Google and iFixit keep trucking along with their official parts store partnership. The latest device to get a parts selection is the Pixel Tablet, along with a whole bunch of repair guides with the usual lovingly detailed teardown photos. The Pixel Tablet did not draw a whole lot of attention when it launched in June, so this also counts as the Pixel Tablet teardown we’ve seen out there on the Internet, and, wow, is it interesting.
It’s hard to know how tough of a process a repair is going to be, since iFixit never gave the Pixel Tablet a repairability score. It looks like breaking through the adhesive is a lot of work, with iFixit recommending an “anti-clamp” screen-pulling tool, a hair dryer, iFixit’s “iOpener” heat pad, a suction cup, and a pick—they’re emptying the whole toolbox to get this thing open. The first 18 steps of every guide go like this: Step 1, turn off the tablet. Step 2: put tape on the display if it’s cracked. Steps 3 through 19: fighting the adhesive. iFixit’s photos after this step all feature shredded adhesive leftovers stuck to the separated screen and body halves, too.
You have a much better shot of winning that battle with this guide, though, thanks to detailed information about where the adhesive is the strongest and what cables you could possibly break while doing this. On the plus side, once you get it open, replacing parts looks really easy, because the inside of this tablet looks like it was made in someone’s garage with a 3D printer.
The interior photos of this tablet are stunning. It’s half empty. Usually high-end devices, and even low-end devices, all feature components that fit together like perfect puzzle pieces, maximizing the interior space and striving to not leave a single square millimeter of air. The Pixel tablet interior just looks like a box of spare parts, with miles of space in between each component. All of the white background visible in the interior photos are the back of the body. It’s just plastic. It’s nothing.
It gets worse the longer you look. There are big foam blocks that are just in there to fill up space and support the body, and ribbon cables that should be layered over other components instead stretch across chasms of empty space. Google could fit a dramatically bigger battery inside if it followed modern design principles or offered better cooling or bigger speakers or a million other things.
I have never seen a mobile device built like this from a major company, especially one that costs $500. Usually this style of “individual components sparsely mounted on risers” is reserved for counterfeit SSDs that are just thumb drives and a lead weight repackaged in a bigger box, or maybe “mini” consoles that end up being a single chip in a box. I cannot overstate how strange it is to see a major OEM just mount a few spare parts in a box and call it a day.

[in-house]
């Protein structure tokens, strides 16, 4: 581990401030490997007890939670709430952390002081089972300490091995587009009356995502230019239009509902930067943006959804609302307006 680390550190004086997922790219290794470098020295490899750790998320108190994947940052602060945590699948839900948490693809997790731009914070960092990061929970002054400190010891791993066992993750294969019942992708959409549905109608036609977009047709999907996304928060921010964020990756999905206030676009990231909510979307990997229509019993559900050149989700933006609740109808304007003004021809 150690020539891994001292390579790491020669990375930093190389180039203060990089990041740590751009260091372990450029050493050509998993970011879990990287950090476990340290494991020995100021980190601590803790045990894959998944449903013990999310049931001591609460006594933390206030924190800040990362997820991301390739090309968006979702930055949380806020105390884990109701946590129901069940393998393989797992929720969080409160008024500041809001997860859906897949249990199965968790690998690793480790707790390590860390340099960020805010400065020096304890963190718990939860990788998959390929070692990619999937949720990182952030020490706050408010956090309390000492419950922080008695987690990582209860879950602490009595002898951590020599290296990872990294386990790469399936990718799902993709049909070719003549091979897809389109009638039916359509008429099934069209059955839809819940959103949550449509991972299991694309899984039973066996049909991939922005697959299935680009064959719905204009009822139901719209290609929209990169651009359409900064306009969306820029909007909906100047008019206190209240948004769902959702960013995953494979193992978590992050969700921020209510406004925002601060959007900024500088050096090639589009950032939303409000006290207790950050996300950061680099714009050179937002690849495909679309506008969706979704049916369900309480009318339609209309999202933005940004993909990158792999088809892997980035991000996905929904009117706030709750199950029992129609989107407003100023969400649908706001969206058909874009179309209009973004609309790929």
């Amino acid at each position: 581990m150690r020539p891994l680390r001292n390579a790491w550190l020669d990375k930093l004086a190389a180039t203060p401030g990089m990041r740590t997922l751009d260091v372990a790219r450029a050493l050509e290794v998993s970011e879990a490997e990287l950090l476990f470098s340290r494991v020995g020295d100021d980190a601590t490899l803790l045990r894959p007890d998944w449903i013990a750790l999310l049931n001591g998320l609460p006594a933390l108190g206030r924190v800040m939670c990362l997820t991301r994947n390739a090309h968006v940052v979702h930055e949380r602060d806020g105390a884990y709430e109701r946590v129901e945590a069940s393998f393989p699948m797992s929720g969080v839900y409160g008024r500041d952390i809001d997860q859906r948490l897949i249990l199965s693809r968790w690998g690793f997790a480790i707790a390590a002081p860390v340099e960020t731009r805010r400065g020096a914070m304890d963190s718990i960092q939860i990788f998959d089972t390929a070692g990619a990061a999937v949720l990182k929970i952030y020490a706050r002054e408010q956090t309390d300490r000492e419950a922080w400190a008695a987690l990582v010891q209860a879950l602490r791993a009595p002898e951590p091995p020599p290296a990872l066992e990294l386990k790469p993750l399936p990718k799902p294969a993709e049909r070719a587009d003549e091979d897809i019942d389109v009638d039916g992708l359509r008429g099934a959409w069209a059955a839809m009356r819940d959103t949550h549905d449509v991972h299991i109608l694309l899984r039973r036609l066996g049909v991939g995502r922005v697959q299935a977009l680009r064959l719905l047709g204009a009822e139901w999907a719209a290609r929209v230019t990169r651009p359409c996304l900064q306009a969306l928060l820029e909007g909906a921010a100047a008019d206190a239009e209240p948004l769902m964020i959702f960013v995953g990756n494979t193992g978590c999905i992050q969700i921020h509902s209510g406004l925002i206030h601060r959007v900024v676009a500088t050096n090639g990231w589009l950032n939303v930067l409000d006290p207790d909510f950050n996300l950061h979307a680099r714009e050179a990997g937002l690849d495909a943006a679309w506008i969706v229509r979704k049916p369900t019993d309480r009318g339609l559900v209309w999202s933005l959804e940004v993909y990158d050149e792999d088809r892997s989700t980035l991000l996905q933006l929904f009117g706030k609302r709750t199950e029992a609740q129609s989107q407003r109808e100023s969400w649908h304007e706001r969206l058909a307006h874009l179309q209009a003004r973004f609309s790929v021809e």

The interior layout is the latest in a series of ultra-weird decisions around the Pixel Tablet that makes the product look like some kind of salvage operation. The device closely follows the design language of Google’s smart displays, complete with a speaker dock that turns it into the spitting image of a large Nest Home Hub. It’s not a smart display, though. Like any Google mobile device, it has Google Assistant, but it doesn’t have a smart display interface or run the software Google’s other smart displays do. Android 13 even had a bunch of features built in to support the idea of an Android tablet/smart display, but these features were never really taken advantage of. Google’s smart display software is written in Flutter, a cross-platform programming language, so it could just run on Android with no modifications. All the puzzle pieces were there.
The evidence points to the Pixel Tablet starting life as a full-blown Google smart display, Google pivoting hard against the current idea of the Google Assistant, and then trying to ship this thing out in whatever state. During the development of the Pixel Tablet, Google stopped making new Google Assistant hardware, and third-party smart displays were shut down, probably because the whole voice-command idea was expensive and offered no ongoing revenue. The latest news is that the whole Google Assistant is getting a reboot around a ChatGPT-style large language model, and it’s doubtful current hardware will make the transition.
Now, it looks like the device shell also underwent a redesign at some point. The Pixel Tablet has an 11-inch screen, but these parts look like they were meant for a much smaller tablet.
Anyway, iFixit’s store has a few parts for this device now, including a screen for $207, a new battery for $67, the whole rear case for $200, four unique speaker SKUs for each of the four corners, and a few wires. There is even genuine Google tape to hold down the display wire, which will cost you four bucks. There’s nothing that covers the included speaker stand.
iFixit now has parts for most of Google’s lineup, with the Pixel 7, 7 Pro, and 7a all having some kind of official parts selection. The main holdout is the Pixel Fold, Google’s most delicate device. The Fold and tablet were released around a week apart in June, so hopefully we’ll see some foldable parts soon.